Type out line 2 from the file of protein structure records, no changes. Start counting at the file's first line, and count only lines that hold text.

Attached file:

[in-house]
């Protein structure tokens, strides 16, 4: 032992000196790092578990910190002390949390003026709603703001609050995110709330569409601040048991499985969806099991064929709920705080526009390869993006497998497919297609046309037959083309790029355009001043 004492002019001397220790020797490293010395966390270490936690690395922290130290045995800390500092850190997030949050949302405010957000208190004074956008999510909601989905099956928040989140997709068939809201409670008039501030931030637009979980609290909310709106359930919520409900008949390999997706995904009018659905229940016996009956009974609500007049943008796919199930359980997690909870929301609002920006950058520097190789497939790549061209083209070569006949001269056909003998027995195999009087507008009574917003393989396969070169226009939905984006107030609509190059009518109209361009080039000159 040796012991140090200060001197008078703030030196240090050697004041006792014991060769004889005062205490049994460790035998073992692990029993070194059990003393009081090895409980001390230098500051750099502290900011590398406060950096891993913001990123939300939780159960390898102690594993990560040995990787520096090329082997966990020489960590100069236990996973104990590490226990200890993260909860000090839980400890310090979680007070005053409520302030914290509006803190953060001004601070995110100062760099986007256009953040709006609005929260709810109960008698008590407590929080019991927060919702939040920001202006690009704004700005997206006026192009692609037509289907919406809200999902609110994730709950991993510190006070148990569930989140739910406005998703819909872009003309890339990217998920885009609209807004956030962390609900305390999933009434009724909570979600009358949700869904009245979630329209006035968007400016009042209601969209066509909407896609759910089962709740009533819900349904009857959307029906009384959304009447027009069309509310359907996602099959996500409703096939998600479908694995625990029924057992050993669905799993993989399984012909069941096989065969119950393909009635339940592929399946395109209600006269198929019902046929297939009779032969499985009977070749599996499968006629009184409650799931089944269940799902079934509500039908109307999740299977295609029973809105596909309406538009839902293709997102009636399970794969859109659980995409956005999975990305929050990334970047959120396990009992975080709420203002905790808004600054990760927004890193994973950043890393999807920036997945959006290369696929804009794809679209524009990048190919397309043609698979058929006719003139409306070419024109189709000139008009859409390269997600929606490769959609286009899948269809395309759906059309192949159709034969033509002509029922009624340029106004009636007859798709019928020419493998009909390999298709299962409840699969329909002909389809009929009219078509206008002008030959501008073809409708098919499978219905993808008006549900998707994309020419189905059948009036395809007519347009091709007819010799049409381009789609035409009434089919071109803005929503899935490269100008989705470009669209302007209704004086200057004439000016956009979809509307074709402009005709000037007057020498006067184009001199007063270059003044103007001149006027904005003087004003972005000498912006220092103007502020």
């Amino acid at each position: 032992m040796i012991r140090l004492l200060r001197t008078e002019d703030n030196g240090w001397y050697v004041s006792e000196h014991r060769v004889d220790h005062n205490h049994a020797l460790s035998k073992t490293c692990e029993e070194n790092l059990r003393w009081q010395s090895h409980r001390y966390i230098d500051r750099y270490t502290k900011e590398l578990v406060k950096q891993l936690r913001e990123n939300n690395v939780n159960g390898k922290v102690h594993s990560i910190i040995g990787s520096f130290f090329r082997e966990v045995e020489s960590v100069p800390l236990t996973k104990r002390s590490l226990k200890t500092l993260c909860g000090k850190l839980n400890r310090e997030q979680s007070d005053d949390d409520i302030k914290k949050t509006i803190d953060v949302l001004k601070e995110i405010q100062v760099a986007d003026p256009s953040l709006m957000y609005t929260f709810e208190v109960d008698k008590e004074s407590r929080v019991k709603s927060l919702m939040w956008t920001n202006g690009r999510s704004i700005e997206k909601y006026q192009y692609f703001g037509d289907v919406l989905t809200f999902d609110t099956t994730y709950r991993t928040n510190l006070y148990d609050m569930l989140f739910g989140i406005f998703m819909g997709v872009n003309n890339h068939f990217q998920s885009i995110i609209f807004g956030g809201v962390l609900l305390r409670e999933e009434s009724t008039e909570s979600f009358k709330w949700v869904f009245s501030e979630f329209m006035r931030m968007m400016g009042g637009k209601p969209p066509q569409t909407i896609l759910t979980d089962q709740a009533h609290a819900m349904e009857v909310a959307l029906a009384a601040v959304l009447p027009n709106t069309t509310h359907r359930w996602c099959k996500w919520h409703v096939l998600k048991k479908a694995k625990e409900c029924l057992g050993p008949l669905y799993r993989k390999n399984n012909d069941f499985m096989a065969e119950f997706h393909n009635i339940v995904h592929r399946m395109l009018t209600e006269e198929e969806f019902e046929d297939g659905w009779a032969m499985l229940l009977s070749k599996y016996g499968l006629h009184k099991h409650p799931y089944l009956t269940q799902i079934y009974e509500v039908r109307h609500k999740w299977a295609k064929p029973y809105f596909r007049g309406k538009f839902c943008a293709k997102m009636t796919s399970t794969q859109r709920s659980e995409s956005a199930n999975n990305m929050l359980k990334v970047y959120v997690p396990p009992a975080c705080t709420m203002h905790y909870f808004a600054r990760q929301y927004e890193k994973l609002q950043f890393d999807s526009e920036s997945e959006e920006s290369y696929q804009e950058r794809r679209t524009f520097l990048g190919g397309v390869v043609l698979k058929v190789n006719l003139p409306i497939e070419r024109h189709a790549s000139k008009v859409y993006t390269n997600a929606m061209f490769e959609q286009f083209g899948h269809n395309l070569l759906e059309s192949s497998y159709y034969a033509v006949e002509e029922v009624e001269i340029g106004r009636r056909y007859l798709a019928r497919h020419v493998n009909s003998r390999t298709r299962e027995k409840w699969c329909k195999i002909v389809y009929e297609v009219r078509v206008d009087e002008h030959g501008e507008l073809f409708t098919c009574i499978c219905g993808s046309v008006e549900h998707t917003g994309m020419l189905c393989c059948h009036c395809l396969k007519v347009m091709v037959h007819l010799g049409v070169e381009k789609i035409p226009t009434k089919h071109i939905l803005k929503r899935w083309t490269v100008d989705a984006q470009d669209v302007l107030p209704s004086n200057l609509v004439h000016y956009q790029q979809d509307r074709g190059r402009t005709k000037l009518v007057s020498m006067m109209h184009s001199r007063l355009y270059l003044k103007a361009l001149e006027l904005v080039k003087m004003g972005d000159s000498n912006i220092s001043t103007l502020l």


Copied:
């Protein structure tokens, strides 16, 4: 032992000196790092578990910190002390949390003026709603703001609050995110709330569409601040048991499985969806099991064929709920705080526009390869993006497998497919297609046309037959083309790029355009001043 004492002019001397220790020797490293010395966390270490936690690395922290130290045995800390500092850190997030949050949302405010957000208190004074956008999510909601989905099956928040989140997709068939809201409670008039501030931030637009979980609290909310709106359930919520409900008949390999997706995904009018659905229940016996009956009974609500007049943008796919199930359980997690909870929301609002920006950058520097190789497939790549061209083209070569006949001269056909003998027995195999009087507008009574917003393989396969070169226009939905984006107030609509190059009518109209361009080039000159 040796012991140090200060001197008078703030030196240090050697004041006792014991060769004889005062205490049994460790035998073992692990029993070194059990003393009081090895409980001390230098500051750099502290900011590398406060950096891993913001990123939300939780159960390898102690594993990560040995990787520096090329082997966990020489960590100069236990996973104990590490226990200890993260909860000090839980400890310090979680007070005053409520302030914290509006803190953060001004601070995110100062760099986007256009953040709006609005929260709810109960008698008590407590929080019991927060919702939040920001202006690009704004700005997206006026192009692609037509289907919406809200999902609110994730709950991993510190006070148990569930989140739910406005998703819909872009003309890339990217998920885009609209807004956030962390609900305390999933009434009724909570979600009358949700869904009245979630329209006035968007400016009042209601969209066509909407896609759910089962709740009533819900349904009857959307029906009384959304009447027009069309509310359907996602099959996500409703096939998600479908694995625990029924057992050993669905799993993989399984012909069941096989065969119950393909009635339940592929399946395109209600006269198929019902046929297939009779032969499985009977070749599996499968006629009184409650799931089944269940799902079934509500039908109307999740299977295609029973809105596909309406538009839902293709997102009636399970794969859109659980995409956005999975990305929050990334970047959120396990009992975080709420203002905790808004600054990760927004890193994973950043890393999807920036997945959006290369696929804009794809679209524009990048190919397309043609698979058929006719003139409306070419024109189709000139008009859409390269997600929606490769959609286009899948269809395309759906059309192949159709034969033509002509029922009624340029106004009636007859798709019928020419493998009909390999298709299962409840699969329909002909389809009929009219078509206008002008030959501008073809409708098919499978219905993808008006549900998707994309020419189905059948009036395809007519347009091709007819010799049409381009789609035409009434089919071109803005929503899935490269100008989705470009669209302007209704004086200057004439000016956009979809509307074709402009005709000037007057020498006067184009001199007063270059003044103007001149006027904005003087004003972005000498912006220092103007502020």